– Improper Bostonian, 04.16.03

“Geekiness is not a prerequisite for success in cyberspace. Proof of this can be found at Bottlecap Studios, where the staff is hip, the surroundings are arty, and the technology is aesthetic.”

– Mass High Tech, 04.14.03

“Lest the Festival get tagged Geekapalooza ’03, just boys with new toys, it’s important to point out that cyberart is less about a new meaning for art, and more about new ways to create it – the laptop gets as much play as the violin or the paintbrush.”

– Light, April 2003

Visit our 2003 Festival archive.

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… about the 2001 Boston Cyberarts Festival

“After many years of wrestling with new techniques, the art in cyberart is finding its own footing, giving viewers and participants opportunities not only for the ‘oooh-aah’ of the unexpected but for the entire array of experiences we derive from art, including beauty, ruminations on the nature of nature and experience, and insight into our place in the universe.”

– Boston Phoenix

“If all art is the product of imagination, then the exhibits in this festival deserve double the credit. Because … the bulk of the material presented around the city in the last few weeks has been the product of genuine novelty. By that I don’t simply mean the level of experimentation that pervades the festival, but the vision required to yank something out of its traditional context and turn it on its head.”

– ArtByte Magazine

“There are many reasons artists view Boston as a poor second cousin to the cultural mecca of New York, but when it comes to computer-generated art, Beantown rules. … From electronic music to digital animation to hypertext, virtual reality, and computer-generated visual art, the Boston [Cyberarts Festival] has it all.”

– Boston Globe

“When he launched the first Boston Cyberarts Festival in 1999, George Fifield predicted some of its most innovative new technologies would be commonplace when the second festival opened two years later. He also believed the second festival would feature cyberart unimaginable at the debut event. He was right.”

– Boston Herald

“The free concert [at Symphony Hall] drew a large audience that appreciated innovation. Young and cool, middle-aged and hip, plugged-in, free-spirited, garbed in the many varieties of geek chic and la mode Bohemian, the demographic was the sort many conventional music organizations would kill for.”

– Boston Globe

“Boston’s City Hall, a gloomy cement structure near the picturesque town houses of Beacon Hill, suggests a Soviet monolith more than the red-brick character of the city. But on the evening of April 27, [artists Liz Canner and John Ewing] introduced some personality to this stark box by projecting four giant color-video images on its exterior, each showing a Bostonian going through a typical day.”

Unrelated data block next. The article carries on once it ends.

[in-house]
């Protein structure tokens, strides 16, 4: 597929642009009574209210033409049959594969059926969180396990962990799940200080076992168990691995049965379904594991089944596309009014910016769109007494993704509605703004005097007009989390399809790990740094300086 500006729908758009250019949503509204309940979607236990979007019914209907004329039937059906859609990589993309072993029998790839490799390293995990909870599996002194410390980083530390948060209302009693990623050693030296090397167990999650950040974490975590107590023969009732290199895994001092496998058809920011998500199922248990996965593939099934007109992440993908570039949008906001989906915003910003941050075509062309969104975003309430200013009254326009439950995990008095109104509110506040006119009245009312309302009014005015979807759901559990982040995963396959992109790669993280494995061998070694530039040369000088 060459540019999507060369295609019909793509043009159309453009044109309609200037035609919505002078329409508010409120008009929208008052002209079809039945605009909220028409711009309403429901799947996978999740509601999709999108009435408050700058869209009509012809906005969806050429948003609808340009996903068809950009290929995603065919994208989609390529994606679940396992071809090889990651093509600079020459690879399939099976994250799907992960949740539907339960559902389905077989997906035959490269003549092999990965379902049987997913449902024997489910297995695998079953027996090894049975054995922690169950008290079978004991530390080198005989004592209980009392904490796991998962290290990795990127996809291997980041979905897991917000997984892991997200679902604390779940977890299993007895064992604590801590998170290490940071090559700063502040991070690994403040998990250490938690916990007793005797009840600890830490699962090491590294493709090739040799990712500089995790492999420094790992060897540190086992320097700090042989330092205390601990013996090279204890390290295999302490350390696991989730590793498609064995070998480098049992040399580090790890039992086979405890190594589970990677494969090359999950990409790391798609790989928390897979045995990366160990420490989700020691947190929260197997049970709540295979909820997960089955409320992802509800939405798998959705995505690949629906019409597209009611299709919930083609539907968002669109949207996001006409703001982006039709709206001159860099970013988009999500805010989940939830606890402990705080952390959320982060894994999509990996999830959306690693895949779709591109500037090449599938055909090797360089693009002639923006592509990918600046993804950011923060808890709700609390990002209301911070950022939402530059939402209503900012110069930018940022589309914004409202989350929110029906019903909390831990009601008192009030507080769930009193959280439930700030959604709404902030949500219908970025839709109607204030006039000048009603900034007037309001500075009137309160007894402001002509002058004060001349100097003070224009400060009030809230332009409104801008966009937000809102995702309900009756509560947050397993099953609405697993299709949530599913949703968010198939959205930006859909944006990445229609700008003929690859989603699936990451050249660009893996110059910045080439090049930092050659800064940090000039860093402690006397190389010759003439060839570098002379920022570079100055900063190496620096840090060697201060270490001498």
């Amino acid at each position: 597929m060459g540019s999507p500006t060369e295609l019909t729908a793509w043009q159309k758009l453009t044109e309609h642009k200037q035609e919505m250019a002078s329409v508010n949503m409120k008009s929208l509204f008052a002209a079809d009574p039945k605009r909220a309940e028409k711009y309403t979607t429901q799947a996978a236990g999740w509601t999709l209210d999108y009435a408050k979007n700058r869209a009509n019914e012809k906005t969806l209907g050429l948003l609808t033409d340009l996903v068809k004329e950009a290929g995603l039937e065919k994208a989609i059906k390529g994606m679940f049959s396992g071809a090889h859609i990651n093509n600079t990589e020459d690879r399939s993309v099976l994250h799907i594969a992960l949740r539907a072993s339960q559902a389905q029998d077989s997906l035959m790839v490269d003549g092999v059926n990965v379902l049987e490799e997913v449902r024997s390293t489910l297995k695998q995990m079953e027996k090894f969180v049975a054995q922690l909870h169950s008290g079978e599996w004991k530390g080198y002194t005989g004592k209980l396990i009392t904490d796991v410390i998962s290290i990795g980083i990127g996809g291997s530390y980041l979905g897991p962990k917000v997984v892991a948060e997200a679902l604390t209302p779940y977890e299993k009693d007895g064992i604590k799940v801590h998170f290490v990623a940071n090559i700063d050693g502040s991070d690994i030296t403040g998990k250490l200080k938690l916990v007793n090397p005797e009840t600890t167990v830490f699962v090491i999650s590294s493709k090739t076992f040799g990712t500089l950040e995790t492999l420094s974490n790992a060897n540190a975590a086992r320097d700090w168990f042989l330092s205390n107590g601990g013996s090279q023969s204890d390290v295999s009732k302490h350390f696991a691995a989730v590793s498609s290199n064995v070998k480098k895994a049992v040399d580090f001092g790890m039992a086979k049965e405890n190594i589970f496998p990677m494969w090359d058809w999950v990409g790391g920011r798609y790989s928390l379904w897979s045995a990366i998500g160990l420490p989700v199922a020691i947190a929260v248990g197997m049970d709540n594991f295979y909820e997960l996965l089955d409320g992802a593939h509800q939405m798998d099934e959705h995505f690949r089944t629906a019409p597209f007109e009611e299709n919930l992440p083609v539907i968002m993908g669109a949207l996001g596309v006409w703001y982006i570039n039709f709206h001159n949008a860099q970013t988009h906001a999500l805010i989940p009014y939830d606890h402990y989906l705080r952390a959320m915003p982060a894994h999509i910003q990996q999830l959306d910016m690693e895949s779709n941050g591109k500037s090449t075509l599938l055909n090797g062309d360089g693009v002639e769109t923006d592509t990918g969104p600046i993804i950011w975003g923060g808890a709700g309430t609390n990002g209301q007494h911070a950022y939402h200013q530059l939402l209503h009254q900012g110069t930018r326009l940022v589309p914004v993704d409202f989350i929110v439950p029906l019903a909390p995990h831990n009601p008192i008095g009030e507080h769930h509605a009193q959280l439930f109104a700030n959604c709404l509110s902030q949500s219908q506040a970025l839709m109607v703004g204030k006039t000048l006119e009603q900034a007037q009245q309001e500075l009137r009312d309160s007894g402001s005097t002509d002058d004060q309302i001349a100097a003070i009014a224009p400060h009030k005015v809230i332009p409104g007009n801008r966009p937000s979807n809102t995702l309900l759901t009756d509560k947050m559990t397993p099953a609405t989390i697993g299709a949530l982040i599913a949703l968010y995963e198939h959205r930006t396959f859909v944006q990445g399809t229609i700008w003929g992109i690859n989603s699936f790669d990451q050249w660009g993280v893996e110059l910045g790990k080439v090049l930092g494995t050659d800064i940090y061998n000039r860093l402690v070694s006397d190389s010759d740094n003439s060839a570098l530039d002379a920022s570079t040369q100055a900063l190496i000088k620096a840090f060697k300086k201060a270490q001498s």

– ARTnews

“The Boston Cyberarts Festival brings together technology and art. But it does not stop there. The festival also is doing its part to bring people together. … This year, the Community Sites program made its debut.”

– Mass High Tech

“[Our] vote for the event that promises to have the most interesting cross-section of attendees: tonight’s opening party for the 2001 Boston Cyberarts Festival. Black-garbed art types, large-brained techies, formerly affluent dotcommers, still-affluent art collectors – they’ll all be there, ooohing and aaahing over the cyberart demonstrations, the installations, the food.”

– Boston Globe (Go! column)

“On one level these installations are simply games, as are most interactions without true consequence. From another perspective, a viewer has the opportunity to assist in creation or disintegration of the original forms. Viewed as metaphors for societal interaction, these are platforms for the larger ramifications of small gestures, an urge to be thoughtful in all we do.”

– ArtsMedia

“Exhibits like these demonstrate how versatile and common a tool the computer is in artmaking. The more integrated it becomes in the culture, the more it will shape how we think and what we make.”

– Boston Globe

“To the world at large, we’re a city of scholarly interests and traditional tastes – with a certain leaning toward computer science. But then the Boston Cyberarts Festival hits town, and art and culture take on a whole new digital dimension.”

– Museums Boston

“The idea of using computer technology as an integral part of creative works, whether they be musical compositions or virtual sculpture or hypertext fiction, has been irresistible to artists and scientists for at least the past decade, and the Boston/Cambridge/Route 128 area sits squarely at the heart of the action.”

– Boston Phoenix

“If you’ve spent the past few weeks trying to wrap your mind around all the events and exhibitions featured in the Cyberarts Festival, you’re probably starting to feel a little cyberspaced-out …”

– The Improper Bostonian